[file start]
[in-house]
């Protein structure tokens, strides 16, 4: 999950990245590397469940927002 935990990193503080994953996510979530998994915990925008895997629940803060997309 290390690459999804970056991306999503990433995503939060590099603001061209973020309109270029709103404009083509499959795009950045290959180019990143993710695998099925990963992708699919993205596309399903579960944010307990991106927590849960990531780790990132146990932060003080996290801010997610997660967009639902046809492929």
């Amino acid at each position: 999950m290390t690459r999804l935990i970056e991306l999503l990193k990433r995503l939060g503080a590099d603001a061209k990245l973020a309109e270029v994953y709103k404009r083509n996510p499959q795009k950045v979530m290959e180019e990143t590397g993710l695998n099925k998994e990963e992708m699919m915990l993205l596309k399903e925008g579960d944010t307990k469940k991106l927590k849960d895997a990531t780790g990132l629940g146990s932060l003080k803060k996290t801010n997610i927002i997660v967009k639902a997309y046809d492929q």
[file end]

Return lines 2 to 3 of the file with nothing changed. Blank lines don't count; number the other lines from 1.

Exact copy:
């Protein structure tokens, strides 16, 4: 999950990245590397469940927002 935990990193503080994953996510979530998994915990925008895997629940803060997309 290390690459999804970056991306999503990433995503939060590099603001061209973020309109270029709103404009083509499959795009950045290959180019990143993710695998099925990963992708699919993205596309399903579960944010307990991106927590849960990531780790990132146990932060003080996290801010997610997660967009639902046809492929």
């Amino acid at each position: 999950m290390t690459r999804l935990i970056e991306l999503l990193k990433r995503l939060g503080a590099d603001a061209k990245l973020a309109e270029v994953y709103k404009r083509n996510p499959q795009k950045v979530m290959e180019e990143t590397g993710l695998n099925k998994e990963e992708m699919m915990l993205l596309k399903e925008g579960d944010t307990k469940k991106l927590k849960d895997a990531t780790g990132l629940g146990s932060l003080k803060k996290t801010n997610i927002i997660v967009k639902a997309y046809d492929q």